Uganda is one of only 10 African countries with a national access to information (ATI) law. These types of laws are essential to human rights, providing citizens with legal access to the government-held information that directly impacts them—information on issues like mining permits, logging concessions, air quality data, and more. But as researchers are learning, ATI laws on the books do not necessarily guarantee freedom of information.
Investigating Access to Information in Uganda
The Access to Information in Africa project—a joint initiative with WRI and the Center for Democratic Development, Greenwatch, and Open Democracy Advice Centre—evaluates transparency models and environmental accountability in Africa. The project’s research includes conducting a series of citizen requests for information in Ghana, Uganda, and South Africa.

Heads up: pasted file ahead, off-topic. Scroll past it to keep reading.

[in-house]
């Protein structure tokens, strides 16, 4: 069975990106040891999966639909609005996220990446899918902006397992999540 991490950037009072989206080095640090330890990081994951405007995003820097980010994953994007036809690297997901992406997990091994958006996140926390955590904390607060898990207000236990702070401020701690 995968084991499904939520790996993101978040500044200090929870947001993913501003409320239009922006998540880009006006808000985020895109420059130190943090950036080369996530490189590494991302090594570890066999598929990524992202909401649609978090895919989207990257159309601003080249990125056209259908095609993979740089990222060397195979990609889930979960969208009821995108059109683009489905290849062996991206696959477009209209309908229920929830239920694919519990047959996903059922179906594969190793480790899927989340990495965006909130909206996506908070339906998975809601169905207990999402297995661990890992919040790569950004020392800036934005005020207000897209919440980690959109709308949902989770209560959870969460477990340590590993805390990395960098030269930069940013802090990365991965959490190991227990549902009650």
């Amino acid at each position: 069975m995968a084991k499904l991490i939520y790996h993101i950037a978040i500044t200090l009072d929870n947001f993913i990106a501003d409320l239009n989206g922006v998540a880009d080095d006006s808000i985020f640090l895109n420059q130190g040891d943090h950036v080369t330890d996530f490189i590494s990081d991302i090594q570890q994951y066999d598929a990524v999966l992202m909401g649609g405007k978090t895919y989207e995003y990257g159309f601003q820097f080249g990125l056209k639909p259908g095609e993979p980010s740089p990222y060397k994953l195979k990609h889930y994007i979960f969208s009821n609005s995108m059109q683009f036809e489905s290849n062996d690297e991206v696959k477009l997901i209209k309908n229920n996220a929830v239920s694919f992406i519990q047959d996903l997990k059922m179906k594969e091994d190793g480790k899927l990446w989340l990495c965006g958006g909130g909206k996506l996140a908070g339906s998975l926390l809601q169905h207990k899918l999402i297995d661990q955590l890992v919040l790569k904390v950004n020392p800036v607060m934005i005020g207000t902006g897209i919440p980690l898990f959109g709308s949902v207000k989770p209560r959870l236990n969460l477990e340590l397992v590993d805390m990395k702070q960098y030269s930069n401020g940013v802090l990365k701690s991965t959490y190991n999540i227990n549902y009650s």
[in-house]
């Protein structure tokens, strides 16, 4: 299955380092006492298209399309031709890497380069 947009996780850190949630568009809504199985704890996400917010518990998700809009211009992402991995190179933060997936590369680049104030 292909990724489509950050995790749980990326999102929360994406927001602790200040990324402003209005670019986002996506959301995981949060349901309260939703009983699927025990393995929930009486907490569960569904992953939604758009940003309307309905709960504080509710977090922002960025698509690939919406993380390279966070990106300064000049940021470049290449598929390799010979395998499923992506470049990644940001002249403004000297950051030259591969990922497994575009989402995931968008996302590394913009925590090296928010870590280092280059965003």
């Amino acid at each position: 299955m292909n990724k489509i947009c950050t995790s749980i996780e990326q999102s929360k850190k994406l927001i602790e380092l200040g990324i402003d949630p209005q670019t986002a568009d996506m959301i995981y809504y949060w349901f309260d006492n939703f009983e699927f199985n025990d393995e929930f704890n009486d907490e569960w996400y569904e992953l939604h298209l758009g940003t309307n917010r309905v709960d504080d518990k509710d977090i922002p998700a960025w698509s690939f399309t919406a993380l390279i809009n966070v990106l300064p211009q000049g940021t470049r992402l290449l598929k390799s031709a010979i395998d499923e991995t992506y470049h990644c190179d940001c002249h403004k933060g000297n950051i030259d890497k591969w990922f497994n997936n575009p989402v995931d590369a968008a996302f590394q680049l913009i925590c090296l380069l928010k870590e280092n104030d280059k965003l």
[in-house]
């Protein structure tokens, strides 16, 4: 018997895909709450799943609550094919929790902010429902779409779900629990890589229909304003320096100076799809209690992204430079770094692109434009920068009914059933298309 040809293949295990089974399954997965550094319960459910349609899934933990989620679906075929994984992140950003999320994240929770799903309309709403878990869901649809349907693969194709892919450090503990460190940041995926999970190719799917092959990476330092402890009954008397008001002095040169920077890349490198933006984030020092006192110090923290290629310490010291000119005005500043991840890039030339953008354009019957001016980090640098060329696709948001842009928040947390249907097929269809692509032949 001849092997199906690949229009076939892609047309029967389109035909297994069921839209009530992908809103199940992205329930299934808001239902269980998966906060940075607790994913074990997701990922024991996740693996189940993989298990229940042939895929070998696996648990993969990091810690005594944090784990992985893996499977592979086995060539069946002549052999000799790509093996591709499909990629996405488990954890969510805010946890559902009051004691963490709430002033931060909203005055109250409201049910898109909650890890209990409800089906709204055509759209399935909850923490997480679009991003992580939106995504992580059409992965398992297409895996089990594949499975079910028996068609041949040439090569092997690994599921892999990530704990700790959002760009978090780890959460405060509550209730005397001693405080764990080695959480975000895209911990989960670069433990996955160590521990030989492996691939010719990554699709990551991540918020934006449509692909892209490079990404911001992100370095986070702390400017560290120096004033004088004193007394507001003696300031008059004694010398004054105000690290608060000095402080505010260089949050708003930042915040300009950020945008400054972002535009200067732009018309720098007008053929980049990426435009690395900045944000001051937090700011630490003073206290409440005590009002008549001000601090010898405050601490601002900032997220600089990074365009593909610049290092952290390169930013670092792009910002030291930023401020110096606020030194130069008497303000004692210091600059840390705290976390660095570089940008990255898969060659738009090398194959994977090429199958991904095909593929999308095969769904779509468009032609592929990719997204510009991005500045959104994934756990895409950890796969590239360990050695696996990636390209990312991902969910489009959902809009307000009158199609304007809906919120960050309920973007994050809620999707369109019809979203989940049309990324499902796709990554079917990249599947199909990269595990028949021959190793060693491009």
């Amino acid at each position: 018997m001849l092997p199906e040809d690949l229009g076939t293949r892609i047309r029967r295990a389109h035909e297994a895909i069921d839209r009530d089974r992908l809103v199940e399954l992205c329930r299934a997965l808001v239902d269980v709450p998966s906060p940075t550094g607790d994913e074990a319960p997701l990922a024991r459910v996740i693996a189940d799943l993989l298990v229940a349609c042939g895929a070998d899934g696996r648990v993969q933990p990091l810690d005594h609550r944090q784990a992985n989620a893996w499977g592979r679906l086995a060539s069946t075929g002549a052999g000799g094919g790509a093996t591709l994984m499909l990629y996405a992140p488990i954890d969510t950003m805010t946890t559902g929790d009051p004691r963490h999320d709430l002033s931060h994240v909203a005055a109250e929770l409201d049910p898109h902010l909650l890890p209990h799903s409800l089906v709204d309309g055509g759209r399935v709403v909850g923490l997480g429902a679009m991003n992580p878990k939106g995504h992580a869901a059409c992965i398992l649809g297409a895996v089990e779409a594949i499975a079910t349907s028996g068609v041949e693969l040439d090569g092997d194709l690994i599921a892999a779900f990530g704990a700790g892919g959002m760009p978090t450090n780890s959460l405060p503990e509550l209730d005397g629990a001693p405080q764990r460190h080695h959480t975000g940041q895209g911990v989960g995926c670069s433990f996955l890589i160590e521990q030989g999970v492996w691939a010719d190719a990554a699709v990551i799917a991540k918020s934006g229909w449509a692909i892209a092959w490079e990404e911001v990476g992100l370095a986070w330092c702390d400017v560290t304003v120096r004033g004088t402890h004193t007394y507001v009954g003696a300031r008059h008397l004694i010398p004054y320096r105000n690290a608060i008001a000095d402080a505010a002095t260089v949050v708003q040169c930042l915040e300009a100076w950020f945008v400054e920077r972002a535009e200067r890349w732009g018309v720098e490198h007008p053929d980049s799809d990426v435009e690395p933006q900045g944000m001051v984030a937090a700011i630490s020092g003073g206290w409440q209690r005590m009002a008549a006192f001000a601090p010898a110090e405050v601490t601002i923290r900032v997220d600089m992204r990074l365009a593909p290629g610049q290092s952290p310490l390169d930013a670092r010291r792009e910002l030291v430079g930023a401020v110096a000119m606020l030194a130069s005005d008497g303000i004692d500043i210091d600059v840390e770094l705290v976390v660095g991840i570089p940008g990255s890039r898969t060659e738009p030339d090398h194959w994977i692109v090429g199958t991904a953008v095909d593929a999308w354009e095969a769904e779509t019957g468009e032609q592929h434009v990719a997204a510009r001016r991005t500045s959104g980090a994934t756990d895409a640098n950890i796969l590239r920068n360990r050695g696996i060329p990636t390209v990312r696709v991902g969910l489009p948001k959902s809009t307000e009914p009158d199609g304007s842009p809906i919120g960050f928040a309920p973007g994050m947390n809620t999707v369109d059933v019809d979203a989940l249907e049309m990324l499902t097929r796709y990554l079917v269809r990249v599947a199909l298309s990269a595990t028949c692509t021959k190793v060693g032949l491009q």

- Uganda passed its Access to Information Act in 2005, releasing an implementation plan and ATI regulations in 2011. The regulations establish procedures for citizens to request government-held information and for the government to respond to citizen requests. WRI and Greenwatch, a Ugandan environmental law and advocacy organization set out in August 2011 to investigate how the law works.
Image credit: Eenrgy Inforamtion Administration
Greenwatch requested information from the National Forestry Authority (NFA), a government institution responsible for managing Uganda’s Central Forest Reserves. A staff member submitted a request form for information on forest concessions—including a map of the licensed areas, copies of concession agreements, government revenues, and the number of people displaced by concessions. Government officials then asked the staff to write a letter to the NFA’s Executive Director about why she wanted the information, even though the ATI law does not require the reason to be disclosed.